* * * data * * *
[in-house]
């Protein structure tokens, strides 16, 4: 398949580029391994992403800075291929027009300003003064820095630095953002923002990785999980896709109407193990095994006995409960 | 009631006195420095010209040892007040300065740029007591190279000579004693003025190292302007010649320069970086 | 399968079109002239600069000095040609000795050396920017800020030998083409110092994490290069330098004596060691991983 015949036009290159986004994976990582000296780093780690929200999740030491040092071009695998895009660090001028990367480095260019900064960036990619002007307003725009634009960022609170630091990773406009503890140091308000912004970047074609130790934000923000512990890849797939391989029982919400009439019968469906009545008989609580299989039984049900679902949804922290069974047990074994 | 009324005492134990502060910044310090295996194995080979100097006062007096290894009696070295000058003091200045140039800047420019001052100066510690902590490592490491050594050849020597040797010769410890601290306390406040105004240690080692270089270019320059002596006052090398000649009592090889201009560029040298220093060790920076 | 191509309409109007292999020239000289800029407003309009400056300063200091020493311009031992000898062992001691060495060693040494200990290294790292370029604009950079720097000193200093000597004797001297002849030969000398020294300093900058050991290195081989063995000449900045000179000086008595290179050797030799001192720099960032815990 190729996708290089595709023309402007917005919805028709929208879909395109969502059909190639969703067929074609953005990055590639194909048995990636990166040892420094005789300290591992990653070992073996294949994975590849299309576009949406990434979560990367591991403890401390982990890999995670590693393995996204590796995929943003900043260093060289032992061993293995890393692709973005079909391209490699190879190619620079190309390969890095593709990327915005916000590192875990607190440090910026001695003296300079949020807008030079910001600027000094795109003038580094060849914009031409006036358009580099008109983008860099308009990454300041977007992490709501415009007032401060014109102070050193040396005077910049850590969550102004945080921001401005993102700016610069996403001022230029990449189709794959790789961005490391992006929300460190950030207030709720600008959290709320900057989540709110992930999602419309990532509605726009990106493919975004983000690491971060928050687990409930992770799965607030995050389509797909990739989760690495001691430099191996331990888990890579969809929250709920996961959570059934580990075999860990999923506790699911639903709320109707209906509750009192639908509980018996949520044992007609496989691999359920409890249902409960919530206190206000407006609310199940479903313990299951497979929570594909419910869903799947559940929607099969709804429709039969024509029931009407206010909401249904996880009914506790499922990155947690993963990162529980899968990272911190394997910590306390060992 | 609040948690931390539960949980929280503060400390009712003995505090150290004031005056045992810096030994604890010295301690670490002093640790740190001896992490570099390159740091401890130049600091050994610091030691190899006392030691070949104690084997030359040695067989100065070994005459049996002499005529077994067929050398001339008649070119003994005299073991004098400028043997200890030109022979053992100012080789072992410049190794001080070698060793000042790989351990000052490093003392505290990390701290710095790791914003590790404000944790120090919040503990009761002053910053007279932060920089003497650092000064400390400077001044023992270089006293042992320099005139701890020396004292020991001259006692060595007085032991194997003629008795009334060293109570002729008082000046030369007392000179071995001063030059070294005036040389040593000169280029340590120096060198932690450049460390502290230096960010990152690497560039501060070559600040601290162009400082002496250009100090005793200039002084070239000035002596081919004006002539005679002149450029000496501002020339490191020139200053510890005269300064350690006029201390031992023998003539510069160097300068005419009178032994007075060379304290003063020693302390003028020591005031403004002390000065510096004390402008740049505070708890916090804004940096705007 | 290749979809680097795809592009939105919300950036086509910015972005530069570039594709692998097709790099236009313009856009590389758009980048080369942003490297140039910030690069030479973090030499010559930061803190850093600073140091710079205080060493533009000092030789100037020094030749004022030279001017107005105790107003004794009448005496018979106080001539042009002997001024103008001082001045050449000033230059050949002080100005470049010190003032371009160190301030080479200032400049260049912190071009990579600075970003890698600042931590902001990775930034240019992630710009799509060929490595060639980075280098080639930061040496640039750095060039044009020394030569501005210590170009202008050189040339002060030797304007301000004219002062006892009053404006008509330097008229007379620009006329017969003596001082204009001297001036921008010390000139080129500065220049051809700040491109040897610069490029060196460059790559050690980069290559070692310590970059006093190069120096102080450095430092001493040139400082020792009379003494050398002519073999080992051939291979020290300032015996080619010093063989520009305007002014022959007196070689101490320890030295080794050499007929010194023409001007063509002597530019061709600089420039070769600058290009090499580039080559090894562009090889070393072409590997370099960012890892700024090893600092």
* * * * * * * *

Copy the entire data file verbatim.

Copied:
[in-house]
């Protein structure tokens, strides 16, 4: 398949580029391994992403800075291929027009300003003064820095630095953002923002990785999980896709109407193990095994006995409960 | 009631006195420095010209040892007040300065740029007591190279000579004693003025190292302007010649320069970086 | 399968079109002239600069000095040609000795050396920017800020030998083409110092994490290069330098004596060691991983 015949036009290159986004994976990582000296780093780690929200999740030491040092071009695998895009660090001028990367480095260019900064960036990619002007307003725009634009960022609170630091990773406009503890140091308000912004970047074609130790934000923000512990890849797939391989029982919400009439019968469906009545008989609580299989039984049900679902949804922290069974047990074994 | 009324005492134990502060910044310090295996194995080979100097006062007096290894009696070295000058003091200045140039800047420019001052100066510690902590490592490491050594050849020597040797010769410890601290306390406040105004240690080692270089270019320059002596006052090398000649009592090889201009560029040298220093060790920076 | 191509309409109007292999020239000289800029407003309009400056300063200091020493311009031992000898062992001691060495060693040494200990290294790292370029604009950079720097000193200093000597004797001297002849030969000398020294300093900058050991290195081989063995000449900045000179000086008595290179050797030799001192720099960032815990 190729996708290089595709023309402007917005919805028709929208879909395109969502059909190639969703067929074609953005990055590639194909048995990636990166040892420094005789300290591992990653070992073996294949994975590849299309576009949406990434979560990367591991403890401390982990890999995670590693393995996204590796995929943003900043260093060289032992061993293995890393692709973005079909391209490699190879190619620079190309390969890095593709990327915005916000590192875990607190440090910026001695003296300079949020807008030079910001600027000094795109003038580094060849914009031409006036358009580099008109983008860099308009990454300041977007992490709501415009007032401060014109102070050193040396005077910049850590969550102004945080921001401005993102700016610069996403001022230029990449189709794959790789961005490391992006929300460190950030207030709720600008959290709320900057989540709110992930999602419309990532509605726009990106493919975004983000690491971060928050687990409930992770799965607030995050389509797909990739989760690495001691430099191996331990888990890579969809929250709920996961959570059934580990075999860990999923506790699911639903709320109707209906509750009192639908509980018996949520044992007609496989691999359920409890249902409960919530206190206000407006609310199940479903313990299951497979929570594909419910869903799947559940929607099969709804429709039969024509029931009407206010909401249904996880009914506790499922990155947690993963990162529980899968990272911190394997910590306390060992 | 609040948690931390539960949980929280503060400390009712003995505090150290004031005056045992810096030994604890010295301690670490002093640790740190001896992490570099390159740091401890130049600091050994610091030691190899006392030691070949104690084997030359040695067989100065070994005459049996002499005529077994067929050398001339008649070119003994005299073991004098400028043997200890030109022979053992100012080789072992410049190794001080070698060793000042790989351990000052490093003392505290990390701290710095790791914003590790404000944790120090919040503990009761002053910053007279932060920089003497650092000064400390400077001044023992270089006293042992320099005139701890020396004292020991001259006692060595007085032991194997003629008795009334060293109570002729008082000046030369007392000179071995001063030059070294005036040389040593000169280029340590120096060198932690450049460390502290230096960010990152690497560039501060070559600040601290162009400082002496250009100090005793200039002084070239000035002596081919004006002539005679002149450029000496501002020339490191020139200053510890005269300064350690006029201390031992023998003539510069160097300068005419009178032994007075060379304290003063020693302390003028020591005031403004002390000065510096004390402008740049505070708890916090804004940096705007 | 290749979809680097795809592009939105919300950036086509910015972005530069570039594709692998097709790099236009313009856009590389758009980048080369942003490297140039910030690069030479973090030499010559930061803190850093600073140091710079205080060493533009000092030789100037020094030749004022030279001017107005105790107003004794009448005496018979106080001539042009002997001024103008001082001045050449000033230059050949002080100005470049010190003032371009160190301030080479200032400049260049912190071009990579600075970003890698600042931590902001990775930034240019992630710009799509060929490595060639980075280098080639930061040496640039750095060039044009020394030569501005210590170009202008050189040339002060030797304007301000004219002062006892009053404006008509330097008229007379620009006329017969003596001082204009001297001036921008010390000139080129500065220049051809700040491109040897610069490029060196460059790559050690980069290559070692310590970059006093190069120096102080450095430092001493040139400082020792009379003494050398002519073999080992051939291979020290300032015996080619010093063989520009305007002014022959007196070689101490320890030295080794050499007929010194023409001007063509002597530019061709600089420039070769600058290009090499580039080559090894562009090889070393072409590997370099960012890892700024090893600092």